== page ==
A recent study of schoolchildren in two northeastern schools found that while they chose required fruits and vegetables at lunch, they didn’t necessarily eat them.
The U.S. Agriculture Department (USDA), trying to improve nutrition for schoolchildren, required in 2012 that kids participating in the federal lunch program choose either a fruit or vegetable with their meal. But the study, published in August by Public Health Reports, that while children took 29% more fruit and veggies than they did before the mandate, they actually ate 12% less of these items, and threw away 56% more of the fruits and vegetables than they had before. In many cases, the researchers wrote, “children did not even taste the [fruits and vegetables] they chose.”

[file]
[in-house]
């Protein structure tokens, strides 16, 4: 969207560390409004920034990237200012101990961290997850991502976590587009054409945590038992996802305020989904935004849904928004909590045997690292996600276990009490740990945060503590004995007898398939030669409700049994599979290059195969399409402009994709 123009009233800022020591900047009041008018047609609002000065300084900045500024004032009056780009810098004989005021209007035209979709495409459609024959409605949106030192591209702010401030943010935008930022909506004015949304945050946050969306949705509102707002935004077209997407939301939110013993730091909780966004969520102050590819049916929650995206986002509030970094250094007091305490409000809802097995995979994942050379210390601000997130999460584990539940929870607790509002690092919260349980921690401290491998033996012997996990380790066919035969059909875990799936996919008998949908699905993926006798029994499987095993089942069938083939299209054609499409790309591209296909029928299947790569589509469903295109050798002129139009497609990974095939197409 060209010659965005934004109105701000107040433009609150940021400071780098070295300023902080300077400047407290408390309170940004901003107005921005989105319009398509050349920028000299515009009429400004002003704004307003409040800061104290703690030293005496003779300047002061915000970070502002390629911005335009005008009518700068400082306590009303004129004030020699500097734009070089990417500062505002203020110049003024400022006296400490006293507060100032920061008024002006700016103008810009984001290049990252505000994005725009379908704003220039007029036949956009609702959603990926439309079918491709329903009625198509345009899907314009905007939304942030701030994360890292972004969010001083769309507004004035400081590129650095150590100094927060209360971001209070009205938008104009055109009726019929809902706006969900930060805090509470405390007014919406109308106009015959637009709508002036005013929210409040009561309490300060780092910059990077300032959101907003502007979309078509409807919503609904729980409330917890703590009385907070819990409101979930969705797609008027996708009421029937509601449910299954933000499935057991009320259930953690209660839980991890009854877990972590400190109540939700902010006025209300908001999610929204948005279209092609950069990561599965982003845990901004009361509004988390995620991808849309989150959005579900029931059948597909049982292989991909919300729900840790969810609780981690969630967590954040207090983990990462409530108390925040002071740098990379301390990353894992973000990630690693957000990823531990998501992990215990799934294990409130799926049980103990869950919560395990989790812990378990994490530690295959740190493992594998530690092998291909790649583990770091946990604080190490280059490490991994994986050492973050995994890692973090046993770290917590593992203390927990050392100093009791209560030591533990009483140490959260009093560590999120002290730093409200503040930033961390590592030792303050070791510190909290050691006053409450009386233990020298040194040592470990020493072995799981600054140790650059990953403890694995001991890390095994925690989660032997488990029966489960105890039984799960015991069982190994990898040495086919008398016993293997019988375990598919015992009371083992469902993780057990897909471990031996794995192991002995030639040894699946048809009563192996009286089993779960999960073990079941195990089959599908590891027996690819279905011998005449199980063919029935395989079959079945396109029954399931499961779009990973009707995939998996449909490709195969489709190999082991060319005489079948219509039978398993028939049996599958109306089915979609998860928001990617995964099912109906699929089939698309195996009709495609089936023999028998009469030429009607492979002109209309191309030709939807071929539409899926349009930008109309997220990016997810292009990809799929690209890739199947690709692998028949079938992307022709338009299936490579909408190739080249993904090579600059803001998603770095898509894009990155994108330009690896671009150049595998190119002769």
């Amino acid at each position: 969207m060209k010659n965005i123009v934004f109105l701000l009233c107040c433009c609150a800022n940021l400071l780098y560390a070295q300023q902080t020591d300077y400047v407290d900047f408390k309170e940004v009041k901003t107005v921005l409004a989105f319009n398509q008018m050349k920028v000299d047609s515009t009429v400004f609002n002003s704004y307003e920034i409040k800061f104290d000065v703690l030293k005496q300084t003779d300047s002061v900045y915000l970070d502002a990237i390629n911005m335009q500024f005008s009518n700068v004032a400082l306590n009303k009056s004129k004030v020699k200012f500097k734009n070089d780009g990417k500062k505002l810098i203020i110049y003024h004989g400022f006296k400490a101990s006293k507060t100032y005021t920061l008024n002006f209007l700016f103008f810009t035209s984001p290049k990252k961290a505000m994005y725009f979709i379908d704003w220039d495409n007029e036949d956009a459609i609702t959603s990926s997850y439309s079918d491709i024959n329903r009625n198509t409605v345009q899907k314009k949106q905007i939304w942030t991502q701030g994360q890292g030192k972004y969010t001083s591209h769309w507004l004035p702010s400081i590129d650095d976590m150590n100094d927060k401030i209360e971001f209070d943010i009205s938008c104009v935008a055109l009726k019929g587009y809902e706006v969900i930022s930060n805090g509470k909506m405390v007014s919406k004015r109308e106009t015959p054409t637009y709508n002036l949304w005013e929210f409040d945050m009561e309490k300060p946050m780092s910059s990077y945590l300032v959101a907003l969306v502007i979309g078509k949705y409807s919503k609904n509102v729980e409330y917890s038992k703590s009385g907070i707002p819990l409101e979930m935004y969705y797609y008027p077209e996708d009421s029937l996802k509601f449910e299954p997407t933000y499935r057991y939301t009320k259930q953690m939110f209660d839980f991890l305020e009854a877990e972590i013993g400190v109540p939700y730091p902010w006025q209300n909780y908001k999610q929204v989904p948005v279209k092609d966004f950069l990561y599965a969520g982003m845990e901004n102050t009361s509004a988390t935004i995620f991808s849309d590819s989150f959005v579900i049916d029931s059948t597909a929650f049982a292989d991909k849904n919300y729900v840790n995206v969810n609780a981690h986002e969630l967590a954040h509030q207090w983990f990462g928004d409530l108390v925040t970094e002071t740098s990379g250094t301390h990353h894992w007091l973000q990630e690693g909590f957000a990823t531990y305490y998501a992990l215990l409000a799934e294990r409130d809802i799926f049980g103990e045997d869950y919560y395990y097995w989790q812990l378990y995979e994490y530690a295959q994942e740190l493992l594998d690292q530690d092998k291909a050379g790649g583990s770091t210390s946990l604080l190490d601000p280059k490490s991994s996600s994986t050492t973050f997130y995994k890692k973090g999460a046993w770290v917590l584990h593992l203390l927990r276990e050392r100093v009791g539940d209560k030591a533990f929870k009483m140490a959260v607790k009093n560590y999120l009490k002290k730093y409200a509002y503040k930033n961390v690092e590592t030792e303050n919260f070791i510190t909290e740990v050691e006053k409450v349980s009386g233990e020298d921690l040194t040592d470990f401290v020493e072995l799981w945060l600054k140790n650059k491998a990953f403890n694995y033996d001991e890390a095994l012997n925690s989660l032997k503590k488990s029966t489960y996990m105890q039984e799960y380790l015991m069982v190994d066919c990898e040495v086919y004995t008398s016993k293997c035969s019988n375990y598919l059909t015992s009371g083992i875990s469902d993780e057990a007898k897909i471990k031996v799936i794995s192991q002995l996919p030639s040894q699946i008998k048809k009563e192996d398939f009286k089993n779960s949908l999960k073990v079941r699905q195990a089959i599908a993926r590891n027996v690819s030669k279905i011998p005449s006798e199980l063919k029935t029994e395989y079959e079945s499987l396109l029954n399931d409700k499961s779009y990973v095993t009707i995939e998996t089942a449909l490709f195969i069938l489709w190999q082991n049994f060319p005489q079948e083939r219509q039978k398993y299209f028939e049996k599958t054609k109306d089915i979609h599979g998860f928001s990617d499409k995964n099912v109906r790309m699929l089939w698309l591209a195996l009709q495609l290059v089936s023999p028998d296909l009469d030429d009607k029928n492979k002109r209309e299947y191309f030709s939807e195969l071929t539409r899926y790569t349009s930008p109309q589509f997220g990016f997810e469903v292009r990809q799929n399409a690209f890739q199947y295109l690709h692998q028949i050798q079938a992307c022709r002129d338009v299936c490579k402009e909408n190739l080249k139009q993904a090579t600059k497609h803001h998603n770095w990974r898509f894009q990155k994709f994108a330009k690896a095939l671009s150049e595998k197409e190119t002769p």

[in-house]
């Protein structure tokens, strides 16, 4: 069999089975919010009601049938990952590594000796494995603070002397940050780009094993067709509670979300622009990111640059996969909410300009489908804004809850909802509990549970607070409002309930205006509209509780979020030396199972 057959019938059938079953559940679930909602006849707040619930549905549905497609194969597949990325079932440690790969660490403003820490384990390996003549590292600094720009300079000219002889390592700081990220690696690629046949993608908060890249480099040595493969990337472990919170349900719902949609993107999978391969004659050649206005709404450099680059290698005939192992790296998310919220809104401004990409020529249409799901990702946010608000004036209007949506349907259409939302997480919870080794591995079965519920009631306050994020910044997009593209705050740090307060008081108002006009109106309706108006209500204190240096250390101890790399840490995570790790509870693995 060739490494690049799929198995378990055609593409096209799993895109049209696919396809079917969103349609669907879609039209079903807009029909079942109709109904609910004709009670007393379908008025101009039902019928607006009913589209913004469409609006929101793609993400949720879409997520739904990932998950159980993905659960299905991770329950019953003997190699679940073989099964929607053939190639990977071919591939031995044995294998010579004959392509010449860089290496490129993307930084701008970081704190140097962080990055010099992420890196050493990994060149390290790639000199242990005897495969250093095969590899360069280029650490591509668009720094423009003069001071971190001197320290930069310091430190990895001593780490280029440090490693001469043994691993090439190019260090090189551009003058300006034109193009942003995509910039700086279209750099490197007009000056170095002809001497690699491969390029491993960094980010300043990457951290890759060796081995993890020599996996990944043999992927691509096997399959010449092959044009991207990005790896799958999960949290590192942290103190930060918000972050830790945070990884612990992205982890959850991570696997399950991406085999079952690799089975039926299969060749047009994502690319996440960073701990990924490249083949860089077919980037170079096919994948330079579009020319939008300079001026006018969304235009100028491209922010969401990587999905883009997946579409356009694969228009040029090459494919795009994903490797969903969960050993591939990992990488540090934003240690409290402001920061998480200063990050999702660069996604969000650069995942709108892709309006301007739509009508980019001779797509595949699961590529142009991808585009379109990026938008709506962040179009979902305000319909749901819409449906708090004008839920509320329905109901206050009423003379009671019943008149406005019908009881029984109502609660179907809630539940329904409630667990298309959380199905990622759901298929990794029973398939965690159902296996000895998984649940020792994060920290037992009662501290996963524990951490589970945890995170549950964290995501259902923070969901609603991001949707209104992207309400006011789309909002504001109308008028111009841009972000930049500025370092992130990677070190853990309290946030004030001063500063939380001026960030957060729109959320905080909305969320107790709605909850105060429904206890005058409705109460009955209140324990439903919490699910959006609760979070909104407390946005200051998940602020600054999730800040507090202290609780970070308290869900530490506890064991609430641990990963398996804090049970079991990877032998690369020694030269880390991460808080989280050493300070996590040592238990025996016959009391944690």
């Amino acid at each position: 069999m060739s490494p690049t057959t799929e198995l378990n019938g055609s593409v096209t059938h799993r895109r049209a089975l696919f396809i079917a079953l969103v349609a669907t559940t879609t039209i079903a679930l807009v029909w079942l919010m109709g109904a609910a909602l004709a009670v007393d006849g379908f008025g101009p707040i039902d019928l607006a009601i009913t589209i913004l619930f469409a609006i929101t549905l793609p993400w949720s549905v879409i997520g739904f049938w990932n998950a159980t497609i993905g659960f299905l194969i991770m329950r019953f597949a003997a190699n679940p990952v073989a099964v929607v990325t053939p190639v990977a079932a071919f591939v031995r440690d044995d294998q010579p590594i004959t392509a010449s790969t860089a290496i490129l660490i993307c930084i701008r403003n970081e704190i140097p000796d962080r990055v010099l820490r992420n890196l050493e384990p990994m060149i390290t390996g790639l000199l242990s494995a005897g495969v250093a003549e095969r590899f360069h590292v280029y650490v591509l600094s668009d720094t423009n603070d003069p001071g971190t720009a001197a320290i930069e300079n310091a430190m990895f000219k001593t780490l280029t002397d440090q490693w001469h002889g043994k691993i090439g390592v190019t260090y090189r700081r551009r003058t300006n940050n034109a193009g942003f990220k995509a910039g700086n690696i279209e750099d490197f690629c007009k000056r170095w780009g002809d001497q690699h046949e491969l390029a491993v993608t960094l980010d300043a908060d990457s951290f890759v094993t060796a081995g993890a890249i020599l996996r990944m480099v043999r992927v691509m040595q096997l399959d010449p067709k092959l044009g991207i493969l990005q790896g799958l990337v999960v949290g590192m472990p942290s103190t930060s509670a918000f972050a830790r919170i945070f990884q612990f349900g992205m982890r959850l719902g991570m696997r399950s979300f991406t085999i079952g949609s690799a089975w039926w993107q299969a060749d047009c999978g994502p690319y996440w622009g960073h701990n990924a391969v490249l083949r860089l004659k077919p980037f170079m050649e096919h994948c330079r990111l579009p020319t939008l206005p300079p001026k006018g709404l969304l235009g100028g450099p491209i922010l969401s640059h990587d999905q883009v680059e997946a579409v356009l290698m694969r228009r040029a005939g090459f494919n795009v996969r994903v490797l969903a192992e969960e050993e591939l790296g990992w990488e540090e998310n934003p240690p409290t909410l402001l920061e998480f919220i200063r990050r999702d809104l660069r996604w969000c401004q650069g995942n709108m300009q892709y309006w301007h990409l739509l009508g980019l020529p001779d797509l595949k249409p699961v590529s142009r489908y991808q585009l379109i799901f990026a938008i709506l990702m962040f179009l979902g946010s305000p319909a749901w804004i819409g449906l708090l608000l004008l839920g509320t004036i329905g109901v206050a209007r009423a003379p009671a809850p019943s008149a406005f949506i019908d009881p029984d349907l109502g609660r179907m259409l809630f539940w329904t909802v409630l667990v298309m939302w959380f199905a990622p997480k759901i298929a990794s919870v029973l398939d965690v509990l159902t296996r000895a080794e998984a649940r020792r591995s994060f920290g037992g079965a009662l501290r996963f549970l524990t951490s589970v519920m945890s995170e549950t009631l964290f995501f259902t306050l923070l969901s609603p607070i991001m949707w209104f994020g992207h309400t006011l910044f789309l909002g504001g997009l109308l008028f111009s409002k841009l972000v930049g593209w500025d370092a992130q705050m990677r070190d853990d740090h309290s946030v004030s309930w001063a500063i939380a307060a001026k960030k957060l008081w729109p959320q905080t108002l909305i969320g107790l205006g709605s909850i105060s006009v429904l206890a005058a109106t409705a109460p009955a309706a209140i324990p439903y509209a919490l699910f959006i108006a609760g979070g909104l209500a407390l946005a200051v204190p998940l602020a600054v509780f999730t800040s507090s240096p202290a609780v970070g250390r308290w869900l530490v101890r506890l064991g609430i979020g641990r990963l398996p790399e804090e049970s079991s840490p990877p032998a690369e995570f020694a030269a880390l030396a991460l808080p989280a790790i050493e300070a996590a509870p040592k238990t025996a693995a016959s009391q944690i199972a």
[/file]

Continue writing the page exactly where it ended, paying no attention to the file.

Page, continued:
The researchers are not giving up, however. They suggest school cafeterias consider making fruit and vegetables more appealing by “cutting up vegetables and serving them with dip,” or slicing apples and oranges rather than serving them whole.” The researchers also said their findings “support the importance of public health practitioners addressing the environmental, home, and personal factors that encourage children’s” consumption of fruits and vegetables.”
“Guidelines need to be supplemented with other strategies to enrich fruit and vegetable consumption,” one researcher told the Washington Post. “We can’t give up hope yet.”